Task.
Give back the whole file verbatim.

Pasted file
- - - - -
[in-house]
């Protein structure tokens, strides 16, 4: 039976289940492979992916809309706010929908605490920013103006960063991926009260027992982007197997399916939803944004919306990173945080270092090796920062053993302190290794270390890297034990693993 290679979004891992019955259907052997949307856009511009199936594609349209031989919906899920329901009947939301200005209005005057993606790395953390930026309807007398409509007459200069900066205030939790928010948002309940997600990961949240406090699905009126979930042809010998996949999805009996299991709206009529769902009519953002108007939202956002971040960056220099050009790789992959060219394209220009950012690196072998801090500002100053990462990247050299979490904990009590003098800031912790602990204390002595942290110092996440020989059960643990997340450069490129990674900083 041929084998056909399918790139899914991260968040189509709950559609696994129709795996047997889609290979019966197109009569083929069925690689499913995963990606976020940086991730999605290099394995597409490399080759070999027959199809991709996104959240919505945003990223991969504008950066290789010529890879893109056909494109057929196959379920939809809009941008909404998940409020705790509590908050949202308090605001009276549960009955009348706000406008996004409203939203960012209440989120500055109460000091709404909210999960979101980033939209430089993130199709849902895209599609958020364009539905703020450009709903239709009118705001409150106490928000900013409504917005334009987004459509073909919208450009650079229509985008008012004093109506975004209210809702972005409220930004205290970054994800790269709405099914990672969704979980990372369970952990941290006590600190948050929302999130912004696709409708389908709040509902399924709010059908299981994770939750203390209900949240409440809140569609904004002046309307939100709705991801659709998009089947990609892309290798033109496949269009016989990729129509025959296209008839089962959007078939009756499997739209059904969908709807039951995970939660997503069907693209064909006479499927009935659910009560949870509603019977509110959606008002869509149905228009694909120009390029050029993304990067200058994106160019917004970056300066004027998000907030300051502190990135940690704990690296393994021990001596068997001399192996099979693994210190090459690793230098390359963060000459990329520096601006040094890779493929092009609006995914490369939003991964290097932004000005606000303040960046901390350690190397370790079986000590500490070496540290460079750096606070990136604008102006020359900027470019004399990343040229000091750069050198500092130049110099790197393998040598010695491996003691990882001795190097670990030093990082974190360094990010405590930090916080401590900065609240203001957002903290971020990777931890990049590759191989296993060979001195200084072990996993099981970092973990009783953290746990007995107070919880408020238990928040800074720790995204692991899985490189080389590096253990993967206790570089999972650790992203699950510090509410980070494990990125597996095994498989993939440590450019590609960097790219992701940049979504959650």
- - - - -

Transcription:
[in-house]
């Protein structure tokens, strides 16, 4: 039976289940492979992916809309706010929908605490920013103006960063991926009260027992982007197997399916939803944004919306990173945080270092090796920062053993302190290794270390890297034990693993 290679979004891992019955259907052997949307856009511009199936594609349209031989919906899920329901009947939301200005209005005057993606790395953390930026309807007398409509007459200069900066205030939790928010948002309940997600990961949240406090699905009126979930042809010998996949999805009996299991709206009529769902009519953002108007939202956002971040960056220099050009790789992959060219394209220009950012690196072998801090500002100053990462990247050299979490904990009590003098800031912790602990204390002595942290110092996440020989059960643990997340450069490129990674900083 041929084998056909399918790139899914991260968040189509709950559609696994129709795996047997889609290979019966197109009569083929069925690689499913995963990606976020940086991730999605290099394995597409490399080759070999027959199809991709996104959240919505945003990223991969504008950066290789010529890879893109056909494109057929196959379920939809809009941008909404998940409020705790509590908050949202308090605001009276549960009955009348706000406008996004409203939203960012209440989120500055109460000091709404909210999960979101980033939209430089993130199709849902895209599609958020364009539905703020450009709903239709009118705001409150106490928000900013409504917005334009987004459509073909919208450009650079229509985008008012004093109506975004209210809702972005409220930004205290970054994800790269709405099914990672969704979980990372369970952990941290006590600190948050929302999130912004696709409708389908709040509902399924709010059908299981994770939750203390209900949240409440809140569609904004002046309307939100709705991801659709998009089947990609892309290798033109496949269009016989990729129509025959296209008839089962959007078939009756499997739209059904969908709807039951995970939660997503069907693209064909006479499927009935659910009560949870509603019977509110959606008002869509149905228009694909120009390029050029993304990067200058994106160019917004970056300066004027998000907030300051502190990135940690704990690296393994021990001596068997001399192996099979693994210190090459690793230098390359963060000459990329520096601006040094890779493929092009609006995914490369939003991964290097932004000005606000303040960046901390350690190397370790079986000590500490070496540290460079750096606070990136604008102006020359900027470019004399990343040229000091750069050198500092130049110099790197393998040598010695491996003691990882001795190097670990030093990082974190360094990010405590930090916080401590900065609240203001957002903290971020990777931890990049590759191989296993060979001195200084072990996993099981970092973990009783953290746990007995107070919880408020238990928040800074720790995204692991899985490189080389590096253990993967206790570089999972650790992203699950510090509410980070494990990125597996095994498989993939440590450019590609960097790219992701940049979504959650």